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Help, my man is a thief

By Vision Reporter

Added 3rd November 2011 04:33 PM

I was in a relationship with Matthew for 10 years. During our early years in marriage, I thought I was the luckiest woman since all seemed to be working out well. I lived in a good house, had whatever I wanted, my children were healthy and my husband was prosperous, but little did I know he wealth

Help, my man is a thief

I was in a relationship with Matthew for 10 years. During our early years in marriage, I thought I was the luckiest woman since all seemed to be working out well. I lived in a good house, had whatever I wanted, my children were healthy and my husband was prosperous, but little did I know he wealth

By Juliet Kasirye

My husband is a thief...
I was in a relationship with Matthew for 10 years. During our early years in marriage, I thought I was the luckiest woman since all seemed to be working out well. I lived in a good house, had whatever I wanted, my children were healthy and my husband was prosperous, but little did I know the wealth was ill-gotten. 
 
Before our luxurious wedding, I thought Matthew was an accountant, but after five years of our marriage, I got suspicious of what he did for a living. He frequently spent the whole day at home sleeping and stepped out at night, allegedly to go to work. 
 
I asked him why he worked night shifts only. He said he was a manager in one of the casinos in Kampala and often returned home at 3:00am. 
 
One day, he returned home with a lorry full of new and old fridges, furniture, TV sets, flat iron. I questioned him and he furiously responded that he had started up a new business and shipped new and old electronics from abroad. 
 
That response was good enough for me because I believed he was honourable man. However, my suspicions were awakened eight months later when he threatened to beat me and the children if we went near the servants’ quarters, leaving me wondering what he was hiding.  
 
I talked to my aunt who confirmed my suspicions that my husband could be a thief. She advised me to talk to the authorities. I told her I would not dare because he was the father of my children and I could not imagine the embarrassment that would follow.
 
Two months later as I was watching news with the children, my husband’s picture was shown and the report was that he had been shot dead with three other men in a robbery. We became a laughing stock, neighbours taunted my children saying they were bound to become thieves like their father. I was forced to sell my home and move to another town where no one knew what had happened because I was fed-up of the residents’ insults.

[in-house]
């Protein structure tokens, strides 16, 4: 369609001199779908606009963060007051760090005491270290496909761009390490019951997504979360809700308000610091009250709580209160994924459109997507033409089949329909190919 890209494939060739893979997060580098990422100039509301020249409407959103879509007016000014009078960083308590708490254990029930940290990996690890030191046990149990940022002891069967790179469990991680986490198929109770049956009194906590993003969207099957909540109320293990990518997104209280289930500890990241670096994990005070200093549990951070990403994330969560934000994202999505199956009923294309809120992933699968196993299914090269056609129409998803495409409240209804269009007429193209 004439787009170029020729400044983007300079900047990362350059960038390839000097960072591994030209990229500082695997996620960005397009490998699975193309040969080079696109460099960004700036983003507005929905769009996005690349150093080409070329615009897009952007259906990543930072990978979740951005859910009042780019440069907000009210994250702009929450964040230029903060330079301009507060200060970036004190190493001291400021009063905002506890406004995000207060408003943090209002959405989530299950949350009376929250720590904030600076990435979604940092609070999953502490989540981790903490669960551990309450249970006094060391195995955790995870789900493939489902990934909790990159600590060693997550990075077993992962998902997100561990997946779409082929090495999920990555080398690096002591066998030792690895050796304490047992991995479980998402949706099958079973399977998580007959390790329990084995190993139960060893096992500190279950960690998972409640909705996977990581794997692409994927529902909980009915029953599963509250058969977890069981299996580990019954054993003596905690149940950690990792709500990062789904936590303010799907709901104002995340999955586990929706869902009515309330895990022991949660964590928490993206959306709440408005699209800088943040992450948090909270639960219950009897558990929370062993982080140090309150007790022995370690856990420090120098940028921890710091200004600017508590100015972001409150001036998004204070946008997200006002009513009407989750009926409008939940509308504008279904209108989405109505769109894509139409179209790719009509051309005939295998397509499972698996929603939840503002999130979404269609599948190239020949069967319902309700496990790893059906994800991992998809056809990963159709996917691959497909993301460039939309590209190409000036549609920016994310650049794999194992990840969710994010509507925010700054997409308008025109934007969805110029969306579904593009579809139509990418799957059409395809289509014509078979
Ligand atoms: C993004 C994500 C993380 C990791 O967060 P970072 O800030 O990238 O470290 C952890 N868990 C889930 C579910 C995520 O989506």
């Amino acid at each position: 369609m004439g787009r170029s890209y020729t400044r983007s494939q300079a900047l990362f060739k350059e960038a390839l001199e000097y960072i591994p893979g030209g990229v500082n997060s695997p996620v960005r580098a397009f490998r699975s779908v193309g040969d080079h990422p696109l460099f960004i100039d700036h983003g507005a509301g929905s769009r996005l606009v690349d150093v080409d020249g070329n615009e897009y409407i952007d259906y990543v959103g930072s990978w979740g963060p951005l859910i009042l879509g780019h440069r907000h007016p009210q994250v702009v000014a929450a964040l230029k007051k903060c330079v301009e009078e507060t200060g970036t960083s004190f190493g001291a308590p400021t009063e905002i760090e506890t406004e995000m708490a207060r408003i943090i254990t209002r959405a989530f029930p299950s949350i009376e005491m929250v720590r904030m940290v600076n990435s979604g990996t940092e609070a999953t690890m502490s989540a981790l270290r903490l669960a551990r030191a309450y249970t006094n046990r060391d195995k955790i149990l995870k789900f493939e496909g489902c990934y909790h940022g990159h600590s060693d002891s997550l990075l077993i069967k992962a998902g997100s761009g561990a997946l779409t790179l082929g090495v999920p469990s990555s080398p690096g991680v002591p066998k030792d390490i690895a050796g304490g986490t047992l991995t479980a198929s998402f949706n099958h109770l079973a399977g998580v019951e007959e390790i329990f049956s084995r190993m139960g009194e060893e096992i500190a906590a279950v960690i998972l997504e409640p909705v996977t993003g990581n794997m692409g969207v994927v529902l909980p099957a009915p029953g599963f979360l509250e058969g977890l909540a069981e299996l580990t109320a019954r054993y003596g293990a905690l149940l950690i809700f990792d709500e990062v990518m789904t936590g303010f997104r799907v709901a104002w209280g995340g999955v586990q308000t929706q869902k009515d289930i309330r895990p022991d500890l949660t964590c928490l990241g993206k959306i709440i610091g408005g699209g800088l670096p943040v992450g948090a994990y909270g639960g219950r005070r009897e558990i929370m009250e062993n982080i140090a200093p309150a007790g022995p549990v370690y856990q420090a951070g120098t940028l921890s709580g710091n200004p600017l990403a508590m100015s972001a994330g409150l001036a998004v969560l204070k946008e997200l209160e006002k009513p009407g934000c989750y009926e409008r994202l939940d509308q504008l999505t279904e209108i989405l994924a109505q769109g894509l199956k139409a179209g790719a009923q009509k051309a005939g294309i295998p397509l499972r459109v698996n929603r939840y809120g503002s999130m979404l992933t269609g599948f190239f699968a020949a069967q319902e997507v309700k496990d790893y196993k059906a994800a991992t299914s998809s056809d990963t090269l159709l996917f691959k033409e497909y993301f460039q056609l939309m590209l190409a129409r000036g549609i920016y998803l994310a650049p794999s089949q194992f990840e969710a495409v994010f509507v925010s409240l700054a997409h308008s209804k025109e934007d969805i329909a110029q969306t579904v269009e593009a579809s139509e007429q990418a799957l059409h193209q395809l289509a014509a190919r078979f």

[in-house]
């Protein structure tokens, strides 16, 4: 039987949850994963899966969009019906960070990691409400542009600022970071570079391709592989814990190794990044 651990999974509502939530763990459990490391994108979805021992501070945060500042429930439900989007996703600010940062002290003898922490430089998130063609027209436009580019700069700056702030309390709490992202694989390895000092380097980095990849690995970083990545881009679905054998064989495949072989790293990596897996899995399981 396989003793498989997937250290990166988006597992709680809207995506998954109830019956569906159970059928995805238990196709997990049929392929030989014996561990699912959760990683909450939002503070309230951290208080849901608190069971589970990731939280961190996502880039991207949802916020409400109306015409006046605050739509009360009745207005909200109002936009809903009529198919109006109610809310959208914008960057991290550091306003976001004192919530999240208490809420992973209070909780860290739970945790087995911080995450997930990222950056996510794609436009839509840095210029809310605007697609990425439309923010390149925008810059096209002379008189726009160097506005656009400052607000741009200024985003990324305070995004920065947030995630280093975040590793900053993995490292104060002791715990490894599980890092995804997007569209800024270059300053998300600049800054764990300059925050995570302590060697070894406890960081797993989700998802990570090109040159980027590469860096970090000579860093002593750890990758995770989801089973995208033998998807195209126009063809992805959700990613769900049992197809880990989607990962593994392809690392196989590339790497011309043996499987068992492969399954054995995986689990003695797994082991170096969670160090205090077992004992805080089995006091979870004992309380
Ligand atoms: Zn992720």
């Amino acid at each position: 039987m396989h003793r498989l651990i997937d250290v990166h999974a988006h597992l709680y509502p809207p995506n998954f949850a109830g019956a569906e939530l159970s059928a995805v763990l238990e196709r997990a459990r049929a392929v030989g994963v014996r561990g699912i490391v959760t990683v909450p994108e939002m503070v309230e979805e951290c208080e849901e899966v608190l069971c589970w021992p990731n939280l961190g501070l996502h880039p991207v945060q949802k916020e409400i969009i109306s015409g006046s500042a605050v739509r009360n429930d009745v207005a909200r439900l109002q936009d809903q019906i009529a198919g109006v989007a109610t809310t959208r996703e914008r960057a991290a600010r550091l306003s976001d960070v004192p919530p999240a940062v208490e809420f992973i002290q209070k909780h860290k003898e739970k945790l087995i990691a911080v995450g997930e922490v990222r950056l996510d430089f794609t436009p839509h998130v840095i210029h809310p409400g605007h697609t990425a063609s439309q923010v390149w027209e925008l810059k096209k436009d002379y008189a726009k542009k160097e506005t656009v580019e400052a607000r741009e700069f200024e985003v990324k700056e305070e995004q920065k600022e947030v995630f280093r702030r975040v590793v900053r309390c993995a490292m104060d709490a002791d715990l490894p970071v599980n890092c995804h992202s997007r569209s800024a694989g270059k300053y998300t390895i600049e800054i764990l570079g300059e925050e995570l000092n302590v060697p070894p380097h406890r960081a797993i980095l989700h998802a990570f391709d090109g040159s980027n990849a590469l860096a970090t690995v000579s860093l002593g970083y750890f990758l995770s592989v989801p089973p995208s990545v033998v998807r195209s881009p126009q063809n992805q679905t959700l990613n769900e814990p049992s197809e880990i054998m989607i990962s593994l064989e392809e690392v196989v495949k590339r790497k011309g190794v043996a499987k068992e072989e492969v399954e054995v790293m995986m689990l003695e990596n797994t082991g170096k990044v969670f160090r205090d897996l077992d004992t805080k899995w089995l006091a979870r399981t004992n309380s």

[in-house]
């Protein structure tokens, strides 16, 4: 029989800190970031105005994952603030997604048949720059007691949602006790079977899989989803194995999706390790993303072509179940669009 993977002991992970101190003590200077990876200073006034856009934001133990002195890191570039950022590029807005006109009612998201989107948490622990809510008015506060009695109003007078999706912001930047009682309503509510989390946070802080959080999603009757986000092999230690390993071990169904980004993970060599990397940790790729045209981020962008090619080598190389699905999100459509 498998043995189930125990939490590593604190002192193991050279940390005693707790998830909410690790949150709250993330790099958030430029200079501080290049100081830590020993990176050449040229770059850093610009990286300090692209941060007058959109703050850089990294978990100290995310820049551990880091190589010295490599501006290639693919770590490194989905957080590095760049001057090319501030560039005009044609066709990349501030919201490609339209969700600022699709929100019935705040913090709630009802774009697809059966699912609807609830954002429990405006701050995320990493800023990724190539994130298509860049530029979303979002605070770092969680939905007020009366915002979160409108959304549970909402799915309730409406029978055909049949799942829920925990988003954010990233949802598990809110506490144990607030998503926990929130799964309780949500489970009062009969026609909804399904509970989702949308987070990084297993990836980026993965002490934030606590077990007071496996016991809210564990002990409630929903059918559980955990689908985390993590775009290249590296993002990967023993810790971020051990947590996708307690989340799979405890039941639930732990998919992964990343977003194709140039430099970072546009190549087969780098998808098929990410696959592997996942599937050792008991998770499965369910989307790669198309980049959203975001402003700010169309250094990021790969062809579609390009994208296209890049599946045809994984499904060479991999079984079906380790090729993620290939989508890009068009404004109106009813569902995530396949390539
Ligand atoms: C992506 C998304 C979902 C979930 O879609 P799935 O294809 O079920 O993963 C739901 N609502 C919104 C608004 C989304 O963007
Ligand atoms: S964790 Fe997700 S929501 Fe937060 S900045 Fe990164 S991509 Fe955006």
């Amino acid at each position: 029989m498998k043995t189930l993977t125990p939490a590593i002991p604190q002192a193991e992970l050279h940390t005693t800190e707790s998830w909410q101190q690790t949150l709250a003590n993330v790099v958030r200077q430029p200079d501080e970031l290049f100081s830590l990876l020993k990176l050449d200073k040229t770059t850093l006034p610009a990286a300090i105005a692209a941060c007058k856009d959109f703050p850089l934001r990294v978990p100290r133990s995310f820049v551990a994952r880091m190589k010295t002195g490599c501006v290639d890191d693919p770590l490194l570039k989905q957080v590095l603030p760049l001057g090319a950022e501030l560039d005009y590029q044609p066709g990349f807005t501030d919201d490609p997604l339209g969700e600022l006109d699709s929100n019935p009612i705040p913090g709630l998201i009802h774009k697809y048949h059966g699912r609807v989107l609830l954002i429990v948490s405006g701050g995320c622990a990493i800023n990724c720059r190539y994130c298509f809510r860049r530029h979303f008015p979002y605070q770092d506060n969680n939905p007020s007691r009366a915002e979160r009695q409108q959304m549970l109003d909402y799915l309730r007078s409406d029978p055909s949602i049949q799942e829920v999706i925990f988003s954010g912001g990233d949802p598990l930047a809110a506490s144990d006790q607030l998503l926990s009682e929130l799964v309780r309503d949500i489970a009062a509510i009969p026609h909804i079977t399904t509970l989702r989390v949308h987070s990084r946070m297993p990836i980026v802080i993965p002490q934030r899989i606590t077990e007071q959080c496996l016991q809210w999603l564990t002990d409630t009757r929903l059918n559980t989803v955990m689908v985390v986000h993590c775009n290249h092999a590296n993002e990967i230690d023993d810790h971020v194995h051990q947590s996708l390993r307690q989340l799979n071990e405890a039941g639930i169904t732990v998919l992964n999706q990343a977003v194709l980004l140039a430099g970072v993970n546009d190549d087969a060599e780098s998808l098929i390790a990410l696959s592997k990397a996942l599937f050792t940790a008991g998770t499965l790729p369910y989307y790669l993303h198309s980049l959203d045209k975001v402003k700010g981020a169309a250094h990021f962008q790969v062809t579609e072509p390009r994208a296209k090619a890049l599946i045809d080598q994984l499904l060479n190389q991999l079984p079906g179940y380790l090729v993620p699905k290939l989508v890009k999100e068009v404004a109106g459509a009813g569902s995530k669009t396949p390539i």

Mirembe is not alone. There are many other women whose husbands have gotten rich by stealing from the organisations where they work. And the media has in the recent past been awash with incidents of men stealing money from their workplaces. 
 
Sarah Kirabo, an accountant says most corporate men do not use their hands to steal money, but use their mind to accumulate wealth. “Some women often force their partners to be criminals to enable them lead the high life and make big business investments, which their partners cannot afford, the end result is theft,” she says. 
Kirabo says such women remain silent when they discover their partners are thieves. 
 
Would you report him to the Police? 
According to Grace Nakitto, a marital coach, most women who want to lead the high life cannot reveal that their partners are criminals, since they are afraid of living in poverty. 
 
Wilber Karugahe, a counselling psychologist at Kyambogo University, explains that in most cases, due to lack of open communication, some people are not aware that their partners are criminals. 
 
“If the wife is aware that her husband is stealing his company’s money, she may not disclose it because she does not want to put herself in harm’s way,” says Karugahe. 
 
Karugahe recommends spouses who are married to criminals to persuade their partners to seek professional counselling from experts to help them change their behaviour, they should also confide in their trusted friends or elders  to help them overcome their bad habit.  
 
Though such cases are rare, Karugahe says, “If your wife is bold and a genuine Christian, she can report to the company where her husband works that he is a thief provided she has the evidence. If it is a good company, it will negotiate with the wife on behalf of her husband to refund all what he took from them depending on the company policy.”
 
“It depends on an individual because many reasons may make it difficult for a woman to reveal that her husband is a thief, for example, if he is the sole bread winner in the family.
 
Therefore, most women would conceal the evidence provided they are living a comfortable life,” explains Joseph Musaalo, a counselling psychologist at Mukono Christian University. 
 
However, in cases where the husband is violent, has a gun and often beats the children, it is advisable to report him to the authorities immediately, lest he kills you when you threaten to report him. 
 
“Find a calm moment and talk to your husband first before you share your thoughts with another person. However, if he is hot-tempered and brushes it off, seek help from his elders and professional counsellors,” advises Musaalo. 
 
Mark Kigozi, a pastor at Life Ministry Church, Kireka believes that women of integrity should tell the authorities the moment they realise their partners are criminals. However, if a couple is still dating, they should endeavour to find out what your partner does exactly before getting married to him. 
 

Help, my man is a thief

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